Knowing when to quit

By Mackenzie Bush | 9/14/14 2:27pm


I didn’t really realize that I had taken on too many obligations this semester until this weekend, about two weeks into it.

Sure, I’d figured out already that Spanish 201 is not a language class I’m qualified to be taking (but it is one I do need to graduate in May, so c'est la vie). I’d already had to prioritize sleeping before my 8:30 am class above actually doing the reading for it. And I’d been late to my Fiction class three out of three times because my job promised to let me out early and then didn’t.

But I was still completely convinced that I could handle everything, or at least I’d figure out how to soon. Maybe I’d just learn not to sleep, or spontaneously stop my horrible habit of procrastinating.

And then I was talking to my roommate Caleb after a few drinks, and I started ranting about all of the stuff I have to do, all of the obligations I’d signed on for. I could almost feel it all piling up in front of me, and I didn’t know how long it would take me to dig myself out of it.

But then Caleb told me: “You could just quit.”

I insisted that that wasn’t possible, that I had to save up money for post-grad, that I knew that I was an adult, and adults work. But as I kept thinking it over, I realized how enticing cutting off a bit of the fat would be. Before I even talked to my boss about decreasing my schedule to one day a week, my To Do List made me feel less like hiding under the couch.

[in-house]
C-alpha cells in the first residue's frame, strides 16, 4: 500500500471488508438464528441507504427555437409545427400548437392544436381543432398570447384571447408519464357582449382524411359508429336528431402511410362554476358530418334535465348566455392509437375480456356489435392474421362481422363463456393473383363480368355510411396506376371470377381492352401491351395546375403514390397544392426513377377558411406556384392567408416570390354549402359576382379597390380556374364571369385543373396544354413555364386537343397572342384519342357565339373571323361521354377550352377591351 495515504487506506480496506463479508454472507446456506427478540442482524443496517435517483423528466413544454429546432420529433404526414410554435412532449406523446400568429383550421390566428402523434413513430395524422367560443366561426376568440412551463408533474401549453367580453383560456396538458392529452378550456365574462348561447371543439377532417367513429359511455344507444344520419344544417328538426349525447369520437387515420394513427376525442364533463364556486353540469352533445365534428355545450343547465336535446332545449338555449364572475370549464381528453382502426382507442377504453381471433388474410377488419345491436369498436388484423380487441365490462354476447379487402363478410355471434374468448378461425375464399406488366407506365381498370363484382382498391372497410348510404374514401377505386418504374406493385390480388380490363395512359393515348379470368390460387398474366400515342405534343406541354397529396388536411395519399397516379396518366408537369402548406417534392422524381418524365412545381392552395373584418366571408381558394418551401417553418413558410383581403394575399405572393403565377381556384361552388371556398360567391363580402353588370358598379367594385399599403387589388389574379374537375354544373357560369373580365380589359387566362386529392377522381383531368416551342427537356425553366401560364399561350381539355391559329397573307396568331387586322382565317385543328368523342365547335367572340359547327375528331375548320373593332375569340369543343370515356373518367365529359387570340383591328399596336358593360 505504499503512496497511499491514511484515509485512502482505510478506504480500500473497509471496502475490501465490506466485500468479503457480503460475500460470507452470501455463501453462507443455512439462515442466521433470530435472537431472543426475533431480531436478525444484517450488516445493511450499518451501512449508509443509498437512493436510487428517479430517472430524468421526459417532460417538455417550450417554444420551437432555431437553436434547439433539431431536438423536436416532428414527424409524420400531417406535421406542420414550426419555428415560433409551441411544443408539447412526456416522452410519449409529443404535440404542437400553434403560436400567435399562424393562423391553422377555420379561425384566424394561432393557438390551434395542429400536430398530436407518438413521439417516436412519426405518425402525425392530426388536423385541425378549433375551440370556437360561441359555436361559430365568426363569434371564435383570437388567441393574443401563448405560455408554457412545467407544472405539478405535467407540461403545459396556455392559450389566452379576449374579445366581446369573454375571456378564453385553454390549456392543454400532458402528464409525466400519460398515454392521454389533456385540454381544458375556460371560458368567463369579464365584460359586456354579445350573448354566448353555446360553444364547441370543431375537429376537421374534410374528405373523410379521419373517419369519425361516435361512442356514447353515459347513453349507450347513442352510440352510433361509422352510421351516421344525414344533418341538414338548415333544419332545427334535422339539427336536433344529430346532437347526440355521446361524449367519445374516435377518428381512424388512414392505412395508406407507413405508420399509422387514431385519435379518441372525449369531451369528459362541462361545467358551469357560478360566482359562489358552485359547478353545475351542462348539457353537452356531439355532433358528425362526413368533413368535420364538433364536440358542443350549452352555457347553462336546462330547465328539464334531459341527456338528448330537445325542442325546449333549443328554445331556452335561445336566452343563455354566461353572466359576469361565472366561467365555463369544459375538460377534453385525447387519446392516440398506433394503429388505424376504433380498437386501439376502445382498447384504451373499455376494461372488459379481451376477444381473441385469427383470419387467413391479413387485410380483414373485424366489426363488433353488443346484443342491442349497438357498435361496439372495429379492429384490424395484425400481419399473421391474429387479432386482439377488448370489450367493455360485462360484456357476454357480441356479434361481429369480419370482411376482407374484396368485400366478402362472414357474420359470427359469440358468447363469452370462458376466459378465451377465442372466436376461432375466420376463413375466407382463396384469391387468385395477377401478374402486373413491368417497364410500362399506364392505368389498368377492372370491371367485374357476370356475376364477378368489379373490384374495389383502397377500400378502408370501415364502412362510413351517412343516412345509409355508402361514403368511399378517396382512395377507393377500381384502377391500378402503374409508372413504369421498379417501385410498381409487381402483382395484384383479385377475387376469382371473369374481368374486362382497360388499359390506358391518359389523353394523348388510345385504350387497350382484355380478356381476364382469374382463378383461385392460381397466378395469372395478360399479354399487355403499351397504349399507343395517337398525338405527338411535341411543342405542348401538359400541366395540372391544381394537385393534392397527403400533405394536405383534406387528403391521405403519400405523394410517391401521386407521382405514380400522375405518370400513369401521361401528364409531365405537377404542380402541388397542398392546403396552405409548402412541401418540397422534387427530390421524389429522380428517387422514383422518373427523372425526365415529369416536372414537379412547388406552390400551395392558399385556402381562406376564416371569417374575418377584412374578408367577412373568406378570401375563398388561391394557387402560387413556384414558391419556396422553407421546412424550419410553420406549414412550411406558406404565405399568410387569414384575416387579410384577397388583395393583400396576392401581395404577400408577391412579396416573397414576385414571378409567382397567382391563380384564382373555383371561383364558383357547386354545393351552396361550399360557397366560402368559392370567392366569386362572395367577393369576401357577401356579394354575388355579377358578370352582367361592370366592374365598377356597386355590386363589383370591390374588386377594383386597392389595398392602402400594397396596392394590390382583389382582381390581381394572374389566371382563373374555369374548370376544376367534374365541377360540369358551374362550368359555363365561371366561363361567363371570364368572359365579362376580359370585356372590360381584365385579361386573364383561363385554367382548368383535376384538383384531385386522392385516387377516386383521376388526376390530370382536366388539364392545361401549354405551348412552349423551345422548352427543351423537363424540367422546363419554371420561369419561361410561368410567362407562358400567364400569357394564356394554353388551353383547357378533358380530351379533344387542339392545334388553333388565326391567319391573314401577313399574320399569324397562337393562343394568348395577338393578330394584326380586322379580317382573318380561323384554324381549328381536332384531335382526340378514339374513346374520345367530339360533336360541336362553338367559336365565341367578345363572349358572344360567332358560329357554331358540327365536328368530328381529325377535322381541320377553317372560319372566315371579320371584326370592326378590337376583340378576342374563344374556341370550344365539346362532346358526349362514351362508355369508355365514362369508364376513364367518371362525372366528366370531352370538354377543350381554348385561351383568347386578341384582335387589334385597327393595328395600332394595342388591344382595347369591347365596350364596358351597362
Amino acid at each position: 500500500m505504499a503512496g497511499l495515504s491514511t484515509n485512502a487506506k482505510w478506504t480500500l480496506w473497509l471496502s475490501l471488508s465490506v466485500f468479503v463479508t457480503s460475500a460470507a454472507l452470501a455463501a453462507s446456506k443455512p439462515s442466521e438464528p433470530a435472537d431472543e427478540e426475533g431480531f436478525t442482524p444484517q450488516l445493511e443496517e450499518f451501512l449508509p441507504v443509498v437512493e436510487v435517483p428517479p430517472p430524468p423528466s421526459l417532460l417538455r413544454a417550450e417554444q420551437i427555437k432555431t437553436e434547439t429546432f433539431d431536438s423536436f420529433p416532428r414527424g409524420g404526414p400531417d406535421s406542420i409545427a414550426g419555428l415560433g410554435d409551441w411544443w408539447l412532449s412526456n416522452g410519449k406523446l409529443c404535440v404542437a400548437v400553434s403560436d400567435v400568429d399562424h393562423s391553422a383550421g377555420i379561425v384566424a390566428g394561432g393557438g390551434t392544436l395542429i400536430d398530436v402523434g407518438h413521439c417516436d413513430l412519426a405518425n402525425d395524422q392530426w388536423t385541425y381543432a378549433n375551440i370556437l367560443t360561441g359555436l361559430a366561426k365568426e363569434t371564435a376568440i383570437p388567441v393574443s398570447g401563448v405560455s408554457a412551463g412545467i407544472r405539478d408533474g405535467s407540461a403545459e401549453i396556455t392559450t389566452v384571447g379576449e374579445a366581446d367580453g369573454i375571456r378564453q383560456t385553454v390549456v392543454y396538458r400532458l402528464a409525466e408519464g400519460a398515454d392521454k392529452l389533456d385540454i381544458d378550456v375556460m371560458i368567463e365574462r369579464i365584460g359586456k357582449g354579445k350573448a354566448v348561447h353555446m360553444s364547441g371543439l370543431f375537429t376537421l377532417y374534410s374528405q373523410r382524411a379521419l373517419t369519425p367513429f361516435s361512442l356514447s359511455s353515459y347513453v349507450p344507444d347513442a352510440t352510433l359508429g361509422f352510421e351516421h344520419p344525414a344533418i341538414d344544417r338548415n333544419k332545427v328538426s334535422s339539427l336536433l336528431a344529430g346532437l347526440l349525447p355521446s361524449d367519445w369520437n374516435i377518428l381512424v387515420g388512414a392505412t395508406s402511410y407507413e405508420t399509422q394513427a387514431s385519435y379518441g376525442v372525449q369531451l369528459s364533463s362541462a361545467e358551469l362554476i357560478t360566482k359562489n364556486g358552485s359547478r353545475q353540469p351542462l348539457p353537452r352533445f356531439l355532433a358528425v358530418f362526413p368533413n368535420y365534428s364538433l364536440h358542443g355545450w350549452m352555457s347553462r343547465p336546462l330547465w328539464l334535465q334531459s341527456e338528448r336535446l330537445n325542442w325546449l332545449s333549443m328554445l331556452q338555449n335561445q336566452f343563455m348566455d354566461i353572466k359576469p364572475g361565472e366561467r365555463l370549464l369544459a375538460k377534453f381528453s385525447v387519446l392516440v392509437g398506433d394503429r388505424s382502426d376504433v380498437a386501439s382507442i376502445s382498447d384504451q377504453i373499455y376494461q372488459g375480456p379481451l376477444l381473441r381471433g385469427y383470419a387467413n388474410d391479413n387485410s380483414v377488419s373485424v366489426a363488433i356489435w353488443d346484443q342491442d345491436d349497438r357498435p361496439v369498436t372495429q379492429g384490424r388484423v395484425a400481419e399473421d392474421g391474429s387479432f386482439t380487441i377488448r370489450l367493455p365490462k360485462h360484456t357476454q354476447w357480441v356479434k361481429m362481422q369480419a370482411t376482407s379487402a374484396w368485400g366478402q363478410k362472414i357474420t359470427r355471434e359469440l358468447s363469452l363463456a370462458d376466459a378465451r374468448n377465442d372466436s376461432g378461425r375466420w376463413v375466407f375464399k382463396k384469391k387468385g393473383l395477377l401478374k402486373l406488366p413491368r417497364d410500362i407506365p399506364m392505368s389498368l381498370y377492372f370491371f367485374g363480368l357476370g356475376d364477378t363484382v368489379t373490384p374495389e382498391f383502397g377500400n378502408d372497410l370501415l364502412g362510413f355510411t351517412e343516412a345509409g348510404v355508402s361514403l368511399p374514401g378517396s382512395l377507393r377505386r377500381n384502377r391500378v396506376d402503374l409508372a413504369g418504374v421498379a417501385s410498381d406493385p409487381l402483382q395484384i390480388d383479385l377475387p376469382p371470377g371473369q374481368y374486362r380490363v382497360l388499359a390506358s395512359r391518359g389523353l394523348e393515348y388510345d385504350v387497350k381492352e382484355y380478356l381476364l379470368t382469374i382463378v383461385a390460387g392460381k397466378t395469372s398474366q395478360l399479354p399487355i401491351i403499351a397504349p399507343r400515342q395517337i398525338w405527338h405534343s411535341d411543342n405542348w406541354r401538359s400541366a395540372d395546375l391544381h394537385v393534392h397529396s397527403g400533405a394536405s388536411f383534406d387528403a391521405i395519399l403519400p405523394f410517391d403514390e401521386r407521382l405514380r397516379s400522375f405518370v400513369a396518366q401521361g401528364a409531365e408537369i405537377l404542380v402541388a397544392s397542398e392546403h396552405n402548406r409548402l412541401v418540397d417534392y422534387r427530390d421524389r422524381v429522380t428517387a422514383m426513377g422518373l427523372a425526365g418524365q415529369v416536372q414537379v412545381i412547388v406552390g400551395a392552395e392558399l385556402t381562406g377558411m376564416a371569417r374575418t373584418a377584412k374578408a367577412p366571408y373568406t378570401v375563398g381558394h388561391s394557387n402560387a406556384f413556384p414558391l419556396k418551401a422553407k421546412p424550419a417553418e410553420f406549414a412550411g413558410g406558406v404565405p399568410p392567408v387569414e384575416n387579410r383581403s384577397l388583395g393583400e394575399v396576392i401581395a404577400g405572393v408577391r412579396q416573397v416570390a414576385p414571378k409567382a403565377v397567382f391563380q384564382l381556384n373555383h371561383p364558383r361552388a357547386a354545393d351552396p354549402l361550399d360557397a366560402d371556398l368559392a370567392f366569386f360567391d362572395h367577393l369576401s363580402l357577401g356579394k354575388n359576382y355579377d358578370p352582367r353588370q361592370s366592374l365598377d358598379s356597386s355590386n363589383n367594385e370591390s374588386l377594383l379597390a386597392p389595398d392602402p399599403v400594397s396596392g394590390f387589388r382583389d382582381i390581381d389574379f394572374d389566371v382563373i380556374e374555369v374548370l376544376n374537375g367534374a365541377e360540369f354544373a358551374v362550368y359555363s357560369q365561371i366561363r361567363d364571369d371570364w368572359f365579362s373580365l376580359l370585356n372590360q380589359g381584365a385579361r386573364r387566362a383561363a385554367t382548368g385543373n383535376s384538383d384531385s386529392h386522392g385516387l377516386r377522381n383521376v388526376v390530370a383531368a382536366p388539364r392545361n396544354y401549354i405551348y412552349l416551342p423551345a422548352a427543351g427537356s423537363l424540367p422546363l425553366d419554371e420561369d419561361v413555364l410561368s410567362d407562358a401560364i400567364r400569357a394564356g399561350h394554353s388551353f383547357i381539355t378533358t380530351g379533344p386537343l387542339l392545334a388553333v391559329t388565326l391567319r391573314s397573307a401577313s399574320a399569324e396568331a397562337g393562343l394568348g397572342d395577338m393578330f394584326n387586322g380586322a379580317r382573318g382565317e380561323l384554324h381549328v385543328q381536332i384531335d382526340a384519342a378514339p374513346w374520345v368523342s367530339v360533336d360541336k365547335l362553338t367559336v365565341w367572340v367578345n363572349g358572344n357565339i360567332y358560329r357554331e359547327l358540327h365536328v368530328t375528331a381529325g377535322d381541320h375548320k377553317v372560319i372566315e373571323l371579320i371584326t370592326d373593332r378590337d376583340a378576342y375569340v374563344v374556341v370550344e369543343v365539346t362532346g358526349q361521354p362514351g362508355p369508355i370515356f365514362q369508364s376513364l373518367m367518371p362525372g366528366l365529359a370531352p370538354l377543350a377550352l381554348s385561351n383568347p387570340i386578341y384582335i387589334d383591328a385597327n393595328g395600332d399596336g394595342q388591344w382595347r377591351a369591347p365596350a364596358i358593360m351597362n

I think that sometimes, it’s okay to admit that maybe you can’t handle it all. You can drop the Latin class you hate and don’t understand; you can stop going to that campus organization that sucks up more of your time than you want it to.

You have agency, and you can choose to scrape off one or two of the side dishes that are crowding your plate.

Remember: you have the whole rest of your life to be a mature adult. This is a time in our lives that we should be sitting on our roofs drinking Angry Orchards or spending entire weekends watching Netflix. Don’t feel foolish for reserving time to relax, party or have adventures, either.

I decided that maybe it’s best for me to harness the opportunities that I have only here, like writing a radio show and running a charity group, instead of dismissing them in favor of waitressing.

I understand that I’m coming from a position of privilege writing this. I know that a lot of people don’t have the luxury of quitting their jobs because they need to pay for luxuries like groceries.

But, if you can, take a step back. Try to make sure that the things you’re doing will move you forward, or that you truly enjoy them. If something doesn’t fit either of those qualifications, it might be time to cut it loose.

mbush@lanthorn.com

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